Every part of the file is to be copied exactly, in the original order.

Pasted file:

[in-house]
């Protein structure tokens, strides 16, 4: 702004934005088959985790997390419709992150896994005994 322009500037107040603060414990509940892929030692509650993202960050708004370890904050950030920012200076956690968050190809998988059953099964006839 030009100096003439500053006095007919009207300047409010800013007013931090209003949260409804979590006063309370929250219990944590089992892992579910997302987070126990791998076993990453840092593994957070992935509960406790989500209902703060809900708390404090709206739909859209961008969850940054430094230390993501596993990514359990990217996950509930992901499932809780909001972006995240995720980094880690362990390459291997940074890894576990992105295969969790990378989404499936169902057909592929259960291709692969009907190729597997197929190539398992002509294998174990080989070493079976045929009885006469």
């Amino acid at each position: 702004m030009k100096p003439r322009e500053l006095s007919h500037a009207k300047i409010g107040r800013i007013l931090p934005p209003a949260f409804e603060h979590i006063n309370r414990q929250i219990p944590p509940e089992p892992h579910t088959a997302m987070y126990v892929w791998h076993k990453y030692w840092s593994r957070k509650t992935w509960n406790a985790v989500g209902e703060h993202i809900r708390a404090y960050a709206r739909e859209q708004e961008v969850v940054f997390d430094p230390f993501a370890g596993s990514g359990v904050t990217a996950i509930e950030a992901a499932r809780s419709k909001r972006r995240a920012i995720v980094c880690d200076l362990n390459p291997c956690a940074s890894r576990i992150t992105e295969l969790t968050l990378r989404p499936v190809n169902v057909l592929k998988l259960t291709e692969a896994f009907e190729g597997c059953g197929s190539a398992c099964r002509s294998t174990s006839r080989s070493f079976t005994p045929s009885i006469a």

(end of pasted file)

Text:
[in-house]
């Protein structure tokens, strides 16, 4: 702004934005088959985790997390419709992150896994005994 322009500037107040603060414990509940892929030692509650993202960050708004370890904050950030920012200076956690968050190809998988059953099964006839 030009100096003439500053006095007919009207300047409010800013007013931090209003949260409804979590006063309370929250219990944590089992892992579910997302987070126990791998076993990453840092593994957070992935509960406790989500209902703060809900708390404090709206739909859209961008969850940054430094230390993501596993990514359990990217996950509930992901499932809780909001972006995240995720980094880690362990390459291997940074890894576990992105295969969790990378989404499936169902057909592929259960291709692969009907190729597997197929190539398992002509294998174990080989070493079976045929009885006469």
């Amino acid at each position: 702004m030009k100096p003439r322009e500053l006095s007919h500037a009207k300047i409010g107040r800013i007013l931090p934005p209003a949260f409804e603060h979590i006063n309370r414990q929250i219990p944590p509940e089992p892992h579910t088959a997302m987070y126990v892929w791998h076993k990453y030692w840092s593994r957070k509650t992935w509960n406790a985790v989500g209902e703060h993202i809900r708390a404090y960050a709206r739909e859209q708004e961008v969850v940054f997390d430094p230390f993501a370890g596993s990514g359990v904050t990217a996950i509930e950030a992901a499932r809780s419709k909001r972006r995240a920012i995720v980094c880690d200076l362990n390459p291997c956690a940074s890894r576990i992150t992105e295969l969790t968050l990378r989404p499936v190809n169902v057909l592929k998988l259960t291709e692969a896994f009907e190729g597997c059953g197929s190539a398992c099964r002509s294998t174990s006839r080989s070493f079976t005994p045929s009885i006469a």